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Domain Theory
 Handbook of Logic in Computer Science
, 1994
"... Least fixpoints as meanings of recursive definitions. ..."
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Least fixpoints as meanings of recursive definitions.
Domain Theory in Logical Form
 Annals of Pure and Applied Logic
, 1991
"... The mathematical framework of Stone duality is used to synthesize a number of hitherto separate developments in Theoretical Computer Science: • Domain Theory, the mathematical theory of computation introduced by Scott as a foundation for denotational semantics. • The theory of concurrency and system ..."
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Cited by 252 (10 self)
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The mathematical framework of Stone duality is used to synthesize a number of hitherto separate developments in Theoretical Computer Science: • Domain Theory, the mathematical theory of computation introduced by Scott as a foundation for denotational semantics. • The theory of concurrency and systems behaviour developed by Milner, Hennessy et al. based on operational semantics. • Logics of programs. Stone duality provides a junction between semantics (spaces of points = denotations of computational processes) and logics (lattices of properties of processes). Moreover, the underlying logic is geometric, which can be computationally interpreted as the logic of observable properties—i.e. properties which can be determined to hold of a process on the basis of a finite amount of information about its execution. These ideas lead to the following programme:
Semantic Domains
, 1990
"... this report started working on denotational semantics in collaboration with Christopher Strachey. In order to fix some mathematical precision, he took over some definitions of recursion theorists such as Kleene, Nerode, Davis, and Platek and gave an approach to a simple type theory of highertype fu ..."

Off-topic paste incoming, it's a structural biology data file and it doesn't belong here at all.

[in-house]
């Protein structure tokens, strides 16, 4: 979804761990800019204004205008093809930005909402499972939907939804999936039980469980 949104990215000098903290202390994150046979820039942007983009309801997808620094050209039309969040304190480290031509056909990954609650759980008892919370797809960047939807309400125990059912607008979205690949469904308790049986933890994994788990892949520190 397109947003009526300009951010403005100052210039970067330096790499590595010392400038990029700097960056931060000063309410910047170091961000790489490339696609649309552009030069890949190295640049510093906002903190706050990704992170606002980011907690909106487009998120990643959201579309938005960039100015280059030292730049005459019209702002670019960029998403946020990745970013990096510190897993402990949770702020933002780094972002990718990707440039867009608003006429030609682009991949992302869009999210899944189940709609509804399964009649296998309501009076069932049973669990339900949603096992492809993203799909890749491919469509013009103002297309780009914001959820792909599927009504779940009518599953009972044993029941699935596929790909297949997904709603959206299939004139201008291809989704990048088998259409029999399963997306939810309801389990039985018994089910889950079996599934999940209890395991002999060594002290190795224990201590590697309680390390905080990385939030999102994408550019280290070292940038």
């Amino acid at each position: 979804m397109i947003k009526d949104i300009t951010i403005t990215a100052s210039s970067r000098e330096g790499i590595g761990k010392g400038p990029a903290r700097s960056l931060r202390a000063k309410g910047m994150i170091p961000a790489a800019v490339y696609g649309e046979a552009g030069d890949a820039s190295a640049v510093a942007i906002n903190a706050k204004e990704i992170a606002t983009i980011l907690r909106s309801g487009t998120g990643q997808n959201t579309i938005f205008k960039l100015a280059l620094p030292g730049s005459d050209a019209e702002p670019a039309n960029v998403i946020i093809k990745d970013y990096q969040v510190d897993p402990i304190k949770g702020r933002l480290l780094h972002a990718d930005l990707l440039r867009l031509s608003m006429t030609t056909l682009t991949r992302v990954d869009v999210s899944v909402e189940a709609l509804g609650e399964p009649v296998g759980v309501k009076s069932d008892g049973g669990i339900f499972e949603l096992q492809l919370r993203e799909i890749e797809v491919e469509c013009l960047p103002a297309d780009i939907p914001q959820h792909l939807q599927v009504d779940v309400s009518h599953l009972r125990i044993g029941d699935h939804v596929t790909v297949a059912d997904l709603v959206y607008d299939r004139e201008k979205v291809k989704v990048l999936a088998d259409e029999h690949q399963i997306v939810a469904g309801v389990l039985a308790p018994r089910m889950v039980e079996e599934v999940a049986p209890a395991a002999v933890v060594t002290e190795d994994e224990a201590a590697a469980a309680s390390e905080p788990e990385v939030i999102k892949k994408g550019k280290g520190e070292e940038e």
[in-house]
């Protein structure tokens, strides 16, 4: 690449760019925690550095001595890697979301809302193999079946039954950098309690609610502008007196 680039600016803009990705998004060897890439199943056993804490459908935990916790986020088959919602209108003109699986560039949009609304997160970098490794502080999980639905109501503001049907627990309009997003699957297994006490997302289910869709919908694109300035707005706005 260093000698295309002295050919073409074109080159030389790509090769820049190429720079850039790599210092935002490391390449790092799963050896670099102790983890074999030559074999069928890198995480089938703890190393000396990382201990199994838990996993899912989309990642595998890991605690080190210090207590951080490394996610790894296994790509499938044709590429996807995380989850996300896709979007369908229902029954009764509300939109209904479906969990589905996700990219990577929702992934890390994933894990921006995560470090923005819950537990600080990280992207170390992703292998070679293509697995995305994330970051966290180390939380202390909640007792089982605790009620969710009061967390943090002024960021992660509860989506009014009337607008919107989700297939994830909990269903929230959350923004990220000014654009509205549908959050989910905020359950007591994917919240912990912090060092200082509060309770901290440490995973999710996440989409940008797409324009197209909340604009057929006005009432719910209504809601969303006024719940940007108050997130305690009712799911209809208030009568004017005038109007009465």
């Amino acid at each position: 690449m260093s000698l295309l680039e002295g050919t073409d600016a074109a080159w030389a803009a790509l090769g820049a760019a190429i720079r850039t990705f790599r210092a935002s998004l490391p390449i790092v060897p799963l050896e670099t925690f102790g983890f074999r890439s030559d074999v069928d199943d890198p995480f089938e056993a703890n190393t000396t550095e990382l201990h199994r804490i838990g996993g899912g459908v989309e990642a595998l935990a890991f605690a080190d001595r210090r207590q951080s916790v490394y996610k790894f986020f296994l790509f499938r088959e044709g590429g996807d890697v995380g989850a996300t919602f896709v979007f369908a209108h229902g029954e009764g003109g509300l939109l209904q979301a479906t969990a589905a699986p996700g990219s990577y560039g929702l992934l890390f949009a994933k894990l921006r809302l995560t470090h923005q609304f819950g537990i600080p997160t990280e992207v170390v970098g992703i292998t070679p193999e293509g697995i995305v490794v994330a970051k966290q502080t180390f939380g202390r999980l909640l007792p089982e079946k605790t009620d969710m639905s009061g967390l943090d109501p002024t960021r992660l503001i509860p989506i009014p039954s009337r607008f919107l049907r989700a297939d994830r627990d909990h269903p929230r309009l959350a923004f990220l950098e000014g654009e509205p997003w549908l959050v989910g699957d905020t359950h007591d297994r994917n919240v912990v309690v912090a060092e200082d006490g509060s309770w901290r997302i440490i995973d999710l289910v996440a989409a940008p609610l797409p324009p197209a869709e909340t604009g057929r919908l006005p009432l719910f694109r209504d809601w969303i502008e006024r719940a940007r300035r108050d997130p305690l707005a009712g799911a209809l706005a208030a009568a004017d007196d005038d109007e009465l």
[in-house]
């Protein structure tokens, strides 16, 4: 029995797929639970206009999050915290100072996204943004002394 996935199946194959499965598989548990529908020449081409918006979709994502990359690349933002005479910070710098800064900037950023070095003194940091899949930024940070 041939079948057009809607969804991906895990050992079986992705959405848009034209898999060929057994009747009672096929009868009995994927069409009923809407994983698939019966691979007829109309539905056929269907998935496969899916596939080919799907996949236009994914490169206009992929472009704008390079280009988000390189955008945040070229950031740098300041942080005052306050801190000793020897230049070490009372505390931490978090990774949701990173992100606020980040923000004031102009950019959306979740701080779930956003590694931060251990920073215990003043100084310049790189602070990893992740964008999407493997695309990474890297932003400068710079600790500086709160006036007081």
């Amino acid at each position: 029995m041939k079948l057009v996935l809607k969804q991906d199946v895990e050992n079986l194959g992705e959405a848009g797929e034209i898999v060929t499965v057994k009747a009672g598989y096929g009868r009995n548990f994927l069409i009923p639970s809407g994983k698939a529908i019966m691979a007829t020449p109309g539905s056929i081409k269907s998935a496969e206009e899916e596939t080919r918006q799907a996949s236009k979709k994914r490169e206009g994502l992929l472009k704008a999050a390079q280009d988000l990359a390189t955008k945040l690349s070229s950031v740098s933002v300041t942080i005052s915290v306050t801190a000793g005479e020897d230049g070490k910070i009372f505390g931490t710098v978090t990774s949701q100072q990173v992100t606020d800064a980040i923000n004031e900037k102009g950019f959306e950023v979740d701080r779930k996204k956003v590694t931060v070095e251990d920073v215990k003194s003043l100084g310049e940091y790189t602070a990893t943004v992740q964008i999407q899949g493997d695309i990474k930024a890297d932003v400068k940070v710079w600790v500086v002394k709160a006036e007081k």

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Cited by 167 (8 self)
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this report started working on denotational semantics in collaboration with Christopher Strachey. In order to fix some mathematical precision, he took over some definitions of recursion theorists such as Kleene, Nerode, Davis, and Platek and gave an approach to a simple type theory of highertype functionals. It was only after giving an abstract characterization of the spaces obtained (through the construction of bases) that he realized that recursive definitions of types could be accommodated as welland that the recursive definitions could incorporate function spaces as well. Though it was not the original intention to find semantics of the socalled untyped calculus, such a semantics emerged along with many ways of interpreting a very large variety of languages. A large number of people have made essential contributions to the subsequent developments, and they have shown in particular that domain theory is not one monolithic theory, but that there are several different kinds of constructions giving classes of domains appropriate for different mixtures of constructs. The story is, in fact, far from finished even today. In this report we will only be able to touch on a few of the possibilities, but we give pointers to the literature. Also, we have attempted to explain the foundations in an elementary wayavoiding heavy prerequisites (such as category theory) but still maintaining some level of abstractionwith the hope that such an introduction will aid the reader in going further into the theory. The chapter is divided into seven sections. In the second section we introduce a simple class of ordered structures and discuss the idea of fixed points of continuous functions as meanings for recursive programs. In the third section we discuss computable functions and...